California Gov. Gavin Newsom announced the release of $2.75 billion to support the state’s Homekey project Thursday.

The program provides money to local governments to build permanent supportive housing for unhoused people.

It’s estimated the additional funding could build up to 14,000 housing units for people exiting homelessness, said Newsom, who called it the largest single homeless housing investment in California history.

“We are going all in on solutions that work — tackling the homelessness crisis head-on with a constructive, compassionate approach and a focus on serving those with the most acute behavioral health needs,” Newsom said. “This investment will allow us to build on Homekey’s groundbreaking success — creating more housing, faster and with accountability and efficiency.”

Local governments can now access the grant money.

“The pandemic has reinforced what we have long known: the only way to end the homelessness crisis is with more affordable, long-term, and quality housing,” Los Angeles Mayor Eric Garcetti said. “Creative and lasting solutions like the Homekey program will help meet the immediate and critical need for housing today, while giving our unhoused neighbors a path to a permanent place to call home tomorrow.”

The state tops the nation in the number of unhoused people living in the streets.

In March, the U.S. Department of Housing and Urban Development reported that California’s homeless population was at 161,548 people as of January 2020, prior to the pandemic, a 7% increase from 2019. In Los Angeles County, the number jumped 13% over the same time period, to 66,436 by January of 2020.

Newsom, the Legislature and city mayors have been applying a full-court press to the issue. Both Newsom, in his State of the State, and Los Angeles Mayor Eric Garcetti, in his State of the City, ahead of the pandemic — called the state’s housing crisis, the most pressing issue facing the state.

The California Health Facilities Financing Authority won The Bond Buyer’s Deal of the Year award in 2020 for the inaugural $500 million issuance of bonds for its No Place Like Home bond program, the municipal market’s first large bonding program created to invest in homeless housing infrastructure and secured directly by taxes on high-income residents.

The state’s largest cities have also approved billion-plus bond programs over the past few years to try to abate the state’s housing and homelessness crisis.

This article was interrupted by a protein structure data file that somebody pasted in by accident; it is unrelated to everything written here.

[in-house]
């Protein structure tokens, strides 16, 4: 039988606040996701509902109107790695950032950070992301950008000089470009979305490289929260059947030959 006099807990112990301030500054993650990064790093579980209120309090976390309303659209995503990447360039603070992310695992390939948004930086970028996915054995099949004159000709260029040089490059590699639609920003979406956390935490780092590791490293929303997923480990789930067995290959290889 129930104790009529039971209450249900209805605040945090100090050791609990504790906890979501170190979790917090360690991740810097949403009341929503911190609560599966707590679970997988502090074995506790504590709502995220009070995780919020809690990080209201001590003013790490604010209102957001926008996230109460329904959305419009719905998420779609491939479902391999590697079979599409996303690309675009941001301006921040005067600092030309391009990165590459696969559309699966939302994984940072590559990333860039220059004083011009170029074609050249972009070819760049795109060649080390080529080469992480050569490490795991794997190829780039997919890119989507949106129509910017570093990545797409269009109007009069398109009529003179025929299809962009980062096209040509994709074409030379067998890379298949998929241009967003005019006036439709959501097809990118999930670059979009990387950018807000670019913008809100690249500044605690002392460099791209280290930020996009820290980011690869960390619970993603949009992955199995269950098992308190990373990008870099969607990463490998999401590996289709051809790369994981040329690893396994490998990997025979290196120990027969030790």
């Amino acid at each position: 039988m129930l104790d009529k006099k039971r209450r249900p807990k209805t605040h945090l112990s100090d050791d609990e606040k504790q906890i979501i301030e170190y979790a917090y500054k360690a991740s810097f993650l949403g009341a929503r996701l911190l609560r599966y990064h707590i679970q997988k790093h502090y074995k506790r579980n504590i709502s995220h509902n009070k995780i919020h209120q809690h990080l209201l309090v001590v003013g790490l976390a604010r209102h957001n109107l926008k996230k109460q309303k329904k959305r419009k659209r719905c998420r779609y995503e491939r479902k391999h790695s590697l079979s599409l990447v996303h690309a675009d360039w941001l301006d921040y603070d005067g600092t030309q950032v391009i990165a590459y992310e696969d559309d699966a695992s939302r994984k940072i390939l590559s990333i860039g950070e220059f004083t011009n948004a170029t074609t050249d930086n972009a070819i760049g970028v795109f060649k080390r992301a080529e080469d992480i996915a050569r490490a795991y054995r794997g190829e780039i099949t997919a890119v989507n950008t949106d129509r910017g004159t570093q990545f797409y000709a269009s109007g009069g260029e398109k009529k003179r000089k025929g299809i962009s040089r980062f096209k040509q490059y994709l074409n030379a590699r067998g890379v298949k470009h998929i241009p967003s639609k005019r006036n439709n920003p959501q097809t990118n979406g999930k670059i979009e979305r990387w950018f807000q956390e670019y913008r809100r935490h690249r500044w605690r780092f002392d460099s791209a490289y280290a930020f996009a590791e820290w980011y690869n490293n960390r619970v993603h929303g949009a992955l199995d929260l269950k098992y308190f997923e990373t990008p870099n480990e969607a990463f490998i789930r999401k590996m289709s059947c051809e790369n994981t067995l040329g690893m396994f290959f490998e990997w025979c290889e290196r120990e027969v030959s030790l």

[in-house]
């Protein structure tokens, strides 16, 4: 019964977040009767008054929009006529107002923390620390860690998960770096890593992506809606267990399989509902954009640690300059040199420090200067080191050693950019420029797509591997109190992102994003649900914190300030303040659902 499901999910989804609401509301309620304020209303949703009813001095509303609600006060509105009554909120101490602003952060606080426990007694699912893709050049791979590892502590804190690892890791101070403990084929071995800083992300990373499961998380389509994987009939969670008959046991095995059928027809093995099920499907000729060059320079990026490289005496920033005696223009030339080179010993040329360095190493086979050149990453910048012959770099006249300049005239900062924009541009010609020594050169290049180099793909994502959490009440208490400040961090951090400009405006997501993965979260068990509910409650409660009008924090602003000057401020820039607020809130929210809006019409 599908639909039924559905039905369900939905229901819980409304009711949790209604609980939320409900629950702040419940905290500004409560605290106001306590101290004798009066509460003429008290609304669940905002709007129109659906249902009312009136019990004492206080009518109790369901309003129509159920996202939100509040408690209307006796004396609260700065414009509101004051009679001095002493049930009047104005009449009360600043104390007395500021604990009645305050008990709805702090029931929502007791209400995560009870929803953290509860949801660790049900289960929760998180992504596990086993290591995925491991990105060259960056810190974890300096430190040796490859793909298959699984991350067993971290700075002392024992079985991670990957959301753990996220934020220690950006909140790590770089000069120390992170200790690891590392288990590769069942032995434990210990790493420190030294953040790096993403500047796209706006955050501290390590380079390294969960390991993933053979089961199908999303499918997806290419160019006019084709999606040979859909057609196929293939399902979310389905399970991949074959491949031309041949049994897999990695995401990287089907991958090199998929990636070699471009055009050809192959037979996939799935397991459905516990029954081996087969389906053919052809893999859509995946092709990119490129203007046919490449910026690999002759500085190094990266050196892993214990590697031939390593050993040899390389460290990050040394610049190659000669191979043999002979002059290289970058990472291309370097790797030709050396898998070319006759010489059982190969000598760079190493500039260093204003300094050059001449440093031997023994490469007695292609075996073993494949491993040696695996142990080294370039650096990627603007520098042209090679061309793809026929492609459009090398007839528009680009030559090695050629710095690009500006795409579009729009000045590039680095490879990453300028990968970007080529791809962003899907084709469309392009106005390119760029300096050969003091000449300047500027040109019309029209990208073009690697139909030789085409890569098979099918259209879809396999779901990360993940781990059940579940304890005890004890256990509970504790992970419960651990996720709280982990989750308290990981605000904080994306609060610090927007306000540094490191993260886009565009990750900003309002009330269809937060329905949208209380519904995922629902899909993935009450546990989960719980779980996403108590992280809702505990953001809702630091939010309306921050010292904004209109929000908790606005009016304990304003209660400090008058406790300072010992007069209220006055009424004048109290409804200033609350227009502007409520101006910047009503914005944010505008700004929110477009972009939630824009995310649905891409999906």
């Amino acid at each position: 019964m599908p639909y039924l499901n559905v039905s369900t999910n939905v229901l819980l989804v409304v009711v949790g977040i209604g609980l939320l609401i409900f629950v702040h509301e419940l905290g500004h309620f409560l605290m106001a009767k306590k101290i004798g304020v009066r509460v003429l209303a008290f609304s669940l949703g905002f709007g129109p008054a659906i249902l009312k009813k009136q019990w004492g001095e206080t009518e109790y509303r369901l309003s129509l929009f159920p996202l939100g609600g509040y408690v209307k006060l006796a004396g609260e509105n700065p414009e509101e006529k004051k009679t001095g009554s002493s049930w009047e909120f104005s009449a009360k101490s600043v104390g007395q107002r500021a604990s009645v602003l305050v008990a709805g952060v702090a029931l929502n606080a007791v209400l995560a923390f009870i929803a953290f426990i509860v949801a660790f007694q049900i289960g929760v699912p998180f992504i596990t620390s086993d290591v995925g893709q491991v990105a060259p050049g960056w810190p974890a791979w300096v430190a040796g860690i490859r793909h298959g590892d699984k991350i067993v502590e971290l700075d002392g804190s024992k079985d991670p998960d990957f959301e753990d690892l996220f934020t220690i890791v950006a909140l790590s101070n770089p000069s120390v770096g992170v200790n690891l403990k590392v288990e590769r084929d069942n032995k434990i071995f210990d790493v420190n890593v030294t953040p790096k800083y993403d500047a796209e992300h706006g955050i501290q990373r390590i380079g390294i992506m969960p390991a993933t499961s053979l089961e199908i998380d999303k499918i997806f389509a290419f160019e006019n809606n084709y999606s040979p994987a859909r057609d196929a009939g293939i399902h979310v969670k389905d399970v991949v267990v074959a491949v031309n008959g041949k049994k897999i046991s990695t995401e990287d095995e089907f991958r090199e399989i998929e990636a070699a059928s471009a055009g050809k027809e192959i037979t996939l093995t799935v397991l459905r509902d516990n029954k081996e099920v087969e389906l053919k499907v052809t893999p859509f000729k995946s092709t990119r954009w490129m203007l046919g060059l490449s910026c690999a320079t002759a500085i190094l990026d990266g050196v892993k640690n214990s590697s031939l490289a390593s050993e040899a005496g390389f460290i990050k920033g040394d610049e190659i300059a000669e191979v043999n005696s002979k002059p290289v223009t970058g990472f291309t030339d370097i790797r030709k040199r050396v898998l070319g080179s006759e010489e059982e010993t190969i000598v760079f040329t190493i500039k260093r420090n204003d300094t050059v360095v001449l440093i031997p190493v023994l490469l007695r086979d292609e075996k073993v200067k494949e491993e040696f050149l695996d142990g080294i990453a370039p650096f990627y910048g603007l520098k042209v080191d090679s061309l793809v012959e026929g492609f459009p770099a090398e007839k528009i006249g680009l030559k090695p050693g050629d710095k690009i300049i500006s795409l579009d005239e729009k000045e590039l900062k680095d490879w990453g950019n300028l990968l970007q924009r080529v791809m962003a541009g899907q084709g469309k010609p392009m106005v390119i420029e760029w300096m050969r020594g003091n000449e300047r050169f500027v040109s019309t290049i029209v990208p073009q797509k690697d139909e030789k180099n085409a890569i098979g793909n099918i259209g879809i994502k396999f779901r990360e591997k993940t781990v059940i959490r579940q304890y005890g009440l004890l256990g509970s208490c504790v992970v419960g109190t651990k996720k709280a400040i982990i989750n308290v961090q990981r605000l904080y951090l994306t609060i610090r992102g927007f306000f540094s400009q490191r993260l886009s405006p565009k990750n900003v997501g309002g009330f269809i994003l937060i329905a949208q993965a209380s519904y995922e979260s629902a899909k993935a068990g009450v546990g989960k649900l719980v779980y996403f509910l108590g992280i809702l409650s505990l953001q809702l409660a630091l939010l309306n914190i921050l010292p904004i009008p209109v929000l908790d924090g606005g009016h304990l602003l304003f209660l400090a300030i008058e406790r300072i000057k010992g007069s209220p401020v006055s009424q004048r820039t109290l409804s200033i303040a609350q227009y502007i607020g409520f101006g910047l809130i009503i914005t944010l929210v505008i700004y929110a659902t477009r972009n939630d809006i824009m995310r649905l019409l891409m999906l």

Homekey prioritizes speed and cost-efficiency by making competitive grants available to local governments across the state, according to the governor’s office.

The funding will expand the program to purchase and rehabilitate buildings, including hotels, motels, vacant apartment buildings, tiny homes and other properties, and convert them into more permanent, long-term housing units for people experiencing or at risk of homelessness.

The California Department of Housing and Community Development (HCD) is today releasing the latest Notice of Funding Availability for local governments to apply for Homekey funding.

HCD began accepting applications for Homekey on July 22, 2020.

“In the middle of a pandemic, California took bold action to protect individuals experiencing homelessness by creating more than 6,000 units of housing with the first round of Homekey funding,” Business, Consumer Services and Housing Agency Secretary Lourdes Castro Ramírez said. “It was the largest single addition of permanent housing in the state’s history, but our work is far from done. With the next round of Homekey funding, the state will continue its work with our local partners to protect vulnerable Californians by providing safe spaces they can call their own.”

Earlier this year, Newsom signed a housing and homelessness funding package as part of his California Comeback Plan, investing $12 billion to tackle homelessness. Of this amount, $5.8 billion — including the $2.75 billion to expand Homekey — will be used for up to 42,000 homeless housing units and treatment beds, with housing options for those with the most acute behavioral health needs.

The additional Homekey funding builds on the first phase investment of $846 million, which resulted in 94 projects in counties and tribal areas across the state that closed escrow last year.

“This administration has set a goal of functionally ending family homelessness in five years, and that’s why investments in programs like Homekey are so critical,” HCD Director Gustavo Velasquez said.